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What is a Flex or Convertible Apartment?

You and your roommate are set on living Downtown, but everyone keeps telling you you'll never find a two-bedroom in your price range.

If you’re willing to get a little creative, you may be able to make unorthodox apartment space work. Welcome to the world of temporary walls.

Use a pressurized wall

What is exactly is a flex or pressurized wall? A pressurized wall is simply a temporary wall that can be installed to “create” an extra room – usually a bedroom. Pressurized walls are either built on site with 2x4s or built elsewhere and brought in.

You can use a pressurized wall to convert a common area – like a living room or dining room — into an additional bedroom. Or, convert a two-bedroom into a three-bedroom, or a three into a four and so on. For example, if you and your roommate are shopping for apartments, search for a large one-bedroom instead of two. Then, look at the floor plans. Do you see a living room or dining room in the layout? With some creativity and innovation, you can install a pressurized wall in the dining room or living room to create an additional bedroom. True, you will forego having a living room or dining room, but this is a common way to share space and save money.

 

Are pressurized walls legal?

Good question. Depending on who you ask or what apartment you rent, you can get different answers. Some buildings have code regulations that forbid the erection of pressurized walls due to structural issues within the building. Also, after a deadly apartment fire in an apartment with pressurized walls back in 2005, the city has cracked down on illegal pressurized walls. It is worth noting that even if a landlord permits you to build a pressurized wall, it is not necessarily legal. The only way for a pressurized wall to be truly legal is if you obtain permits from the NYC Department of Buildings to erect them. (Call 311 to get details on what’s needed to get a permit.)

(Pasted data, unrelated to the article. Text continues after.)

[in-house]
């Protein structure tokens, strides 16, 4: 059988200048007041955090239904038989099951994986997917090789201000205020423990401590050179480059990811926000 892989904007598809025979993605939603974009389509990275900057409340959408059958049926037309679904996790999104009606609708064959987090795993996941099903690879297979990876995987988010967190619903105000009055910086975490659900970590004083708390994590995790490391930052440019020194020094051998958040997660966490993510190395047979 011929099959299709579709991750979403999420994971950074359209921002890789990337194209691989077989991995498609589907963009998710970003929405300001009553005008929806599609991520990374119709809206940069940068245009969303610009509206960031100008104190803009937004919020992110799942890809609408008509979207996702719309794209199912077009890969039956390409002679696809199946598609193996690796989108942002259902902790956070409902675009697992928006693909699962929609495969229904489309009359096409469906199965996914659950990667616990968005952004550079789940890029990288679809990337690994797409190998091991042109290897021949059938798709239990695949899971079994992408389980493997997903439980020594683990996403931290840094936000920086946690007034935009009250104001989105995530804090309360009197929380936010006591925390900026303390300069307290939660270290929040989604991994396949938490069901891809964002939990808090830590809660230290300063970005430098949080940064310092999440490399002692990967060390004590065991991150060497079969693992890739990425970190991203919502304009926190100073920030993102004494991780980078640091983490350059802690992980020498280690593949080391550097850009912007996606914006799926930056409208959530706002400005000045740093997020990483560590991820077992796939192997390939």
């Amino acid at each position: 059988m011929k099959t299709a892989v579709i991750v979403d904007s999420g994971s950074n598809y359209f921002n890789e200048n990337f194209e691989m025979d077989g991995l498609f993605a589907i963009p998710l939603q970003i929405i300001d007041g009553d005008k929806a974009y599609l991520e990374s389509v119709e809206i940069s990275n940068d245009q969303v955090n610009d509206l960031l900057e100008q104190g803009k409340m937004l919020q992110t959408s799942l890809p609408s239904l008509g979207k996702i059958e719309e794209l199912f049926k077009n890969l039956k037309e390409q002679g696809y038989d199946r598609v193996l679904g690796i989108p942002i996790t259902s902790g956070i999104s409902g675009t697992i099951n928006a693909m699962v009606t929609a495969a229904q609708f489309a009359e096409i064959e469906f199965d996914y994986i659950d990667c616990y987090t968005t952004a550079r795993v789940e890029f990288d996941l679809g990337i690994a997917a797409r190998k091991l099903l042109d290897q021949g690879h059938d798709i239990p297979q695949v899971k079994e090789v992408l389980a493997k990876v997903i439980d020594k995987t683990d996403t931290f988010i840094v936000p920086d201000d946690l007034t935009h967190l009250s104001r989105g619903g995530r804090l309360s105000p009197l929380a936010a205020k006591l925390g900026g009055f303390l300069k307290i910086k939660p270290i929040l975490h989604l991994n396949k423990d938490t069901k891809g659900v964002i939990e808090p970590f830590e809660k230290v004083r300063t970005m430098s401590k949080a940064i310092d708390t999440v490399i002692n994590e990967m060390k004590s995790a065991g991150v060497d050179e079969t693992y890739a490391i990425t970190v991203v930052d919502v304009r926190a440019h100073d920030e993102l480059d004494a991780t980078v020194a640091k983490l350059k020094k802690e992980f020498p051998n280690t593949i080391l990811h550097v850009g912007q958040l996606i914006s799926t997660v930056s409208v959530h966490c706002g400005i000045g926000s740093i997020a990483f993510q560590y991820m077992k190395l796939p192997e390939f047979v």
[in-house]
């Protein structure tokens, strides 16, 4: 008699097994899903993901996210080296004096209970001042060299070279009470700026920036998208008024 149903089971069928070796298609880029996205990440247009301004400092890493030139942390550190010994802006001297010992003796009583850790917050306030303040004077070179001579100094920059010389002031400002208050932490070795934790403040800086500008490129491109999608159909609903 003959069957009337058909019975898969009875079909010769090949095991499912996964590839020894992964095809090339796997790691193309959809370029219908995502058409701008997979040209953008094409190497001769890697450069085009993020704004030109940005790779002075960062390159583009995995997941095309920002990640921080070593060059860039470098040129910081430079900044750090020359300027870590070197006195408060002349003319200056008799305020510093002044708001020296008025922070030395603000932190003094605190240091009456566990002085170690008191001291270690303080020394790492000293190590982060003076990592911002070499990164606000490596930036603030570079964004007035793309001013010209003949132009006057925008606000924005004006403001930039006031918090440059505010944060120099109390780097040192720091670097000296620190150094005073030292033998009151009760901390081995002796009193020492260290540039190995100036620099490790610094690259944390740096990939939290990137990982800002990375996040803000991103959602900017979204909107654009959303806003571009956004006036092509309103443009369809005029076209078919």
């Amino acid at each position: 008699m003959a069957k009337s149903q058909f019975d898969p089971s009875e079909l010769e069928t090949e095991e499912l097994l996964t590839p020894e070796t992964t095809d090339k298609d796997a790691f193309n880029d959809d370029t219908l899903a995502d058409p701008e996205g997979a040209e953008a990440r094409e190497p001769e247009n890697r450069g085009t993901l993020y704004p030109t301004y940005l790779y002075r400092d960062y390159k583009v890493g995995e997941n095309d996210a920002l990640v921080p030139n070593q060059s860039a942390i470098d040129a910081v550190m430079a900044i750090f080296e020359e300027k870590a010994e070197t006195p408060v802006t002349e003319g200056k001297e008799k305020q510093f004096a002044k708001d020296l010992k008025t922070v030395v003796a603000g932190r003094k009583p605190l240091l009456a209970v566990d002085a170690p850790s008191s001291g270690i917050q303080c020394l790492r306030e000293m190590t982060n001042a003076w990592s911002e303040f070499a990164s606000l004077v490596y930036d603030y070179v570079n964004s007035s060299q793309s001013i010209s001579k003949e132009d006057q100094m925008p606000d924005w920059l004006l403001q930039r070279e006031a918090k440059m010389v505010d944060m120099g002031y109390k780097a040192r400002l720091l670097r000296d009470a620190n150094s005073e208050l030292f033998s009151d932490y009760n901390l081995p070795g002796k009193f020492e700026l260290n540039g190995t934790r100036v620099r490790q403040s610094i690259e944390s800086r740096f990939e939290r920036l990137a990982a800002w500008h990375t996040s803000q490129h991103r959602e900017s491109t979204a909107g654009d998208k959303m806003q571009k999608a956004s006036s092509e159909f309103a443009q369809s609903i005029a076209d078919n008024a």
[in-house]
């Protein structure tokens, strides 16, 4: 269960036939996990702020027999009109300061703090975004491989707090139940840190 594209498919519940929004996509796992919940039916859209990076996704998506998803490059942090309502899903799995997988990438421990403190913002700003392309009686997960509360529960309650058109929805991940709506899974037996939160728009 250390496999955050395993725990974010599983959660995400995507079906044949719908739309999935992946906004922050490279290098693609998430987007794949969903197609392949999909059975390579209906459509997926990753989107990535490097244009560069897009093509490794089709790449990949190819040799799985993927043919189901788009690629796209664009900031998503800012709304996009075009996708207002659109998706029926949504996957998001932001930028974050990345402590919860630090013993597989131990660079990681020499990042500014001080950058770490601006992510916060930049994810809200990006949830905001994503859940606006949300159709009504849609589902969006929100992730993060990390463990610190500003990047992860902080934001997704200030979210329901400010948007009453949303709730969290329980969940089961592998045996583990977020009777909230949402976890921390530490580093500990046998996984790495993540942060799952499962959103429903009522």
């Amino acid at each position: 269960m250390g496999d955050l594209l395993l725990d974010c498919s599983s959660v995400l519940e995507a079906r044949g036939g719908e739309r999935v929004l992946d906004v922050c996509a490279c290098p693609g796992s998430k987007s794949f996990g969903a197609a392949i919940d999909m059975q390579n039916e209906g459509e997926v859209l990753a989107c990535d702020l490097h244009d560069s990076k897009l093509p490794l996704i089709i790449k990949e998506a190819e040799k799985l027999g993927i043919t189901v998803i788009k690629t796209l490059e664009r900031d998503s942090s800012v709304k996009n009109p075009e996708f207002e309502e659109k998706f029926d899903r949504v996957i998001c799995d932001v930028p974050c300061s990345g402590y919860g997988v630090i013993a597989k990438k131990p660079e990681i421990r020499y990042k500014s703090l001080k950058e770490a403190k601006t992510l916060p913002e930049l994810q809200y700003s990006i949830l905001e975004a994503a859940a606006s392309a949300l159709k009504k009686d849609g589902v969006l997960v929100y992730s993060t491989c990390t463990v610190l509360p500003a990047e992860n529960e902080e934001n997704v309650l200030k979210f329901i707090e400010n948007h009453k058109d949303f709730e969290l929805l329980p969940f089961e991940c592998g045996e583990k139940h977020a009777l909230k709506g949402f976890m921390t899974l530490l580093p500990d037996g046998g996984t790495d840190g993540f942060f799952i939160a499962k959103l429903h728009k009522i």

Over the past few years, New York City officials have vigilantly worked to eliminate pressurized walls even in units where landlords granted permission to tenants to divide space, but did so without proper clearance from the Building Department. Architectural plans and permits are most often required.

However, tenants and landlords have continued to pursue this kind of space division solution, with and without permits, especially by contractors who claim they can comply with code requirements.

What is the cost?

You can hire a contractor to install a wall that uses the pressure from the floor and ceiling. In most cases, contractors in New York say the cost is anywhere from $800 to $2,000 to build a pressurized wall. Typically, these can be erected in a few hours with the help of companies in the city who specialize in building flex or pressurized walls.

Other temporary wall solutions

If your landlord or building codes prevent you from building a pressurized wall, there are alternative temporary wall solutions.

  • Space dividers: You can build a temporary wall that does not extend all the way to the ceiling and usually has a 12-inch gap at the top of the partition wall. This allows for airflow and does not rely on floor-to-ceiling pressure to hold the wall in place.
  • Bookshelves: You can also use bookshelves or other furniture to create some element of privacy necessary to partition another bedroom.

How to find flex or convertible apartments

Once you start searching online for NYC apartments for rent, you will occasionally see listings that announce, “Opportunity for flex 2 bed,” or 2 bedroom / flex 3 bedroom apartment.” This means that the “flex 2 bed” is really a one-bedroom that can be converted into a two-bedroom and the “flex 3 bedroom” is really a two-bedroom that can be converted into a three-bedroom. Just use the “Advanced Search” field on StreetEasy and enter “flex apartments” in the description field.

Here is the floor plan of a one-bedroom with a spacious living room that can be easily converted into a two-bedroom apartment:

ideal floor plan

Sure, you will lose the living room as your common space, but this is NY and you cut corners whenever you can.

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